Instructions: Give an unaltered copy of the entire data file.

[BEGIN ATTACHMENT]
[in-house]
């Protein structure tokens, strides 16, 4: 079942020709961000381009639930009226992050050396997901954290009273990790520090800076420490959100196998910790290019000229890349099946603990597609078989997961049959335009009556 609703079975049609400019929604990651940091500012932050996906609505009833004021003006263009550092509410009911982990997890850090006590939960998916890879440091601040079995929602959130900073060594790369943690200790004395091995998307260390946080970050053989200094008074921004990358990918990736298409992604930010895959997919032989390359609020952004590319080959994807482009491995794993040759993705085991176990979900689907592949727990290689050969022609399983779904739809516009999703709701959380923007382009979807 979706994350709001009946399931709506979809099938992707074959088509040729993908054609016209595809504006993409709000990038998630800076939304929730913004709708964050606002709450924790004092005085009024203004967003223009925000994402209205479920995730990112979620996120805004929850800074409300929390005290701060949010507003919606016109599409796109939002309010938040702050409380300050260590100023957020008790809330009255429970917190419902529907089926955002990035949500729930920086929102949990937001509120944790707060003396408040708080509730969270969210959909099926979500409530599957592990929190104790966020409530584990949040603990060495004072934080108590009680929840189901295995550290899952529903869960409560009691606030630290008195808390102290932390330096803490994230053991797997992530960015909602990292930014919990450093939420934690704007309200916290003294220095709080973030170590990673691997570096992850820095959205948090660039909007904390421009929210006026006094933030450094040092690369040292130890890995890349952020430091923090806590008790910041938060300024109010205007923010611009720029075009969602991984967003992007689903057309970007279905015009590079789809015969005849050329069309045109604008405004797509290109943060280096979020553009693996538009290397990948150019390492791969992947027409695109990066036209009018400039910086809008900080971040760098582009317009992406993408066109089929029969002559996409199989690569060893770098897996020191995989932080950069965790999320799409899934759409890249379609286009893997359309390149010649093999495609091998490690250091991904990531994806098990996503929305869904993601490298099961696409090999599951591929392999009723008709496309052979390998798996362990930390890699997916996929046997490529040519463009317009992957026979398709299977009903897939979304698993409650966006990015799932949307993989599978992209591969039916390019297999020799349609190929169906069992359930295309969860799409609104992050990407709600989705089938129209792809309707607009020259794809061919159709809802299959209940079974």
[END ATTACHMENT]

[in-house]
């Protein structure tokens, strides 16, 4: 079942020709961000381009639930009226992050050396997901954290009273990790520090800076420490959100196998910790290019000229890349099946603990597609078989997961049959335009009556 609703079975049609400019929604990651940091500012932050996906609505009833004021003006263009550092509410009911982990997890850090006590939960998916890879440091601040079995929602959130900073060594790369943690200790004395091995998307260390946080970050053989200094008074921004990358990918990736298409992604930010895959997919032989390359609020952004590319080959994807482009491995794993040759993705085991176990979900689907592949727990290689050969022609399983779904739809516009999703709701959380923007382009979807 979706994350709001009946399931709506979809099938992707074959088509040729993908054609016209595809504006993409709000990038998630800076939304929730913004709708964050606002709450924790004092005085009024203004967003223009925000994402209205479920995730990112979620996120805004929850800074409300929390005290701060949010507003919606016109599409796109939002309010938040702050409380300050260590100023957020008790809330009255429970917190419902529907089926955002990035949500729930920086929102949990937001509120944790707060003396408040708080509730969270969210959909099926979500409530599957592990929190104790966020409530584990949040603990060495004072934080108590009680929840189901295995550290899952529903869960409560009691606030630290008195808390102290932390330096803490994230053991797997992530960015909602990292930014919990450093939420934690704007309200916290003294220095709080973030170590990673691997570096992850820095959205948090660039909007904390421009929210006026006094933030450094040092690369040292130890890995890349952020430091923090806590008790910041938060300024109010205007923010611009720029075009969602991984967003992007689903057309970007279905015009590079789809015969005849050329069309045109604008405004797509290109943060280096979020553009693996538009290397990948150019390492791969992947027409695109990066036209009018400039910086809008900080971040760098582009317009992406993408066109089929029969002559996409199989690569060893770098897996020191995989932080950069965790999320799409899934759409890249379609286009893997359309390149010649093999495609091998490690250091991904990531994806098990996503929305869904993601490298099961696409090999599951591929392999009723008709496309052979390998798996362990930390890699997916996929046997490529040519463009317009992957026979398709299977009903897939979304698993409650966006990015799932949307993989599978992209591969039916390019297999020799349609190929169906069992359930295309969860799409609104992050990407709600989705089938129209792809309707607009020259794809061919159709809802299959209940079974």